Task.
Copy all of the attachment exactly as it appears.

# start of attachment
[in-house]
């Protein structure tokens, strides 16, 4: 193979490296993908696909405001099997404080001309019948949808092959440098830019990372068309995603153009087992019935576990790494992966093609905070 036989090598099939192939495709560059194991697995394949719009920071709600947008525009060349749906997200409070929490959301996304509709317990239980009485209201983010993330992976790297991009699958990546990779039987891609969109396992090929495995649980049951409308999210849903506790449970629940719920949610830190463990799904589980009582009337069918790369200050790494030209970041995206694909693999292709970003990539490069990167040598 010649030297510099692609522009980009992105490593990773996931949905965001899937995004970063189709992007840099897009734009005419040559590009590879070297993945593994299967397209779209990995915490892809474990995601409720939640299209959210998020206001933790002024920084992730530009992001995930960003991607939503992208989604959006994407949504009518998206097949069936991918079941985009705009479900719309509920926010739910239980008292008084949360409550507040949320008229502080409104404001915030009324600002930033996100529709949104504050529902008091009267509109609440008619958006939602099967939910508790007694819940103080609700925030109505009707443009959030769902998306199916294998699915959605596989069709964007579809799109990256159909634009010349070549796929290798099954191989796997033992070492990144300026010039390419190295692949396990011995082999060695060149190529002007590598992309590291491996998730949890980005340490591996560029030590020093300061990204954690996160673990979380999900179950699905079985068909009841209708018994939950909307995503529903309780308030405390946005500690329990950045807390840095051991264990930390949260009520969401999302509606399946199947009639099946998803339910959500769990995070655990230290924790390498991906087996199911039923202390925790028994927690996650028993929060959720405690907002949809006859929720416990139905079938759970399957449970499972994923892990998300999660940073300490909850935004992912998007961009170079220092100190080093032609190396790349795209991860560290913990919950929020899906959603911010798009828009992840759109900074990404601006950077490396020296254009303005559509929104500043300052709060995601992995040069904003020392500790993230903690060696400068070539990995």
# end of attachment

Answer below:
[in-house]
């Protein structure tokens, strides 16, 4: 193979490296993908696909405001099997404080001309019948949808092959440098830019990372068309995603153009087992019935576990790494992966093609905070 036989090598099939192939495709560059194991697995394949719009920071709600947008525009060349749906997200409070929490959301996304509709317990239980009485209201983010993330992976790297991009699958990546990779039987891609969109396992090929495995649980049951409308999210849903506790449970629940719920949610830190463990799904589980009582009337069918790369200050790494030209970041995206694909693999292709970003990539490069990167040598 010649030297510099692609522009980009992105490593990773996931949905965001899937995004970063189709992007840099897009734009005419040559590009590879070297993945593994299967397209779209990995915490892809474990995601409720939640299209959210998020206001933790002024920084992730530009992001995930960003991607939503992208989604959006994407949504009518998206097949069936991918079941985009705009479900719309509920926010739910239980008292008084949360409550507040949320008229502080409104404001915030009324600002930033996100529709949104504050529902008091009267509109609440008619958006939602099967939910508790007694819940103080609700925030109505009707443009959030769902998306199916294998699915959605596989069709964007579809799109990256159909634009010349070549796929290798099954191989796997033992070492990144300026010039390419190295692949396990011995082999060695060149190529002007590598992309590291491996998730949890980005340490591996560029030590020093300061990204954690996160673990979380999900179950699905079985068909009841209708018994939950909307995503529903309780308030405390946005500690329990950045807390840095051991264990930390949260009520969401999302509606399946199947009639099946998803339910959500769990995070655990230290924790390498991906087996199911039923202390925790028994927690996650028993929060959720405690907002949809006859929720416990139905079938759970399957449970499972994923892990998300999660940073300490909850935004992912998007961009170079220092100190080093032609190396790349795209991860560290913990919950929020899906959603911010798009828009992840759109900074990404601006950077490396020296254009303005559509929104500043300052709060995601992995040069904003020392500790993230903690060696400068070539990995």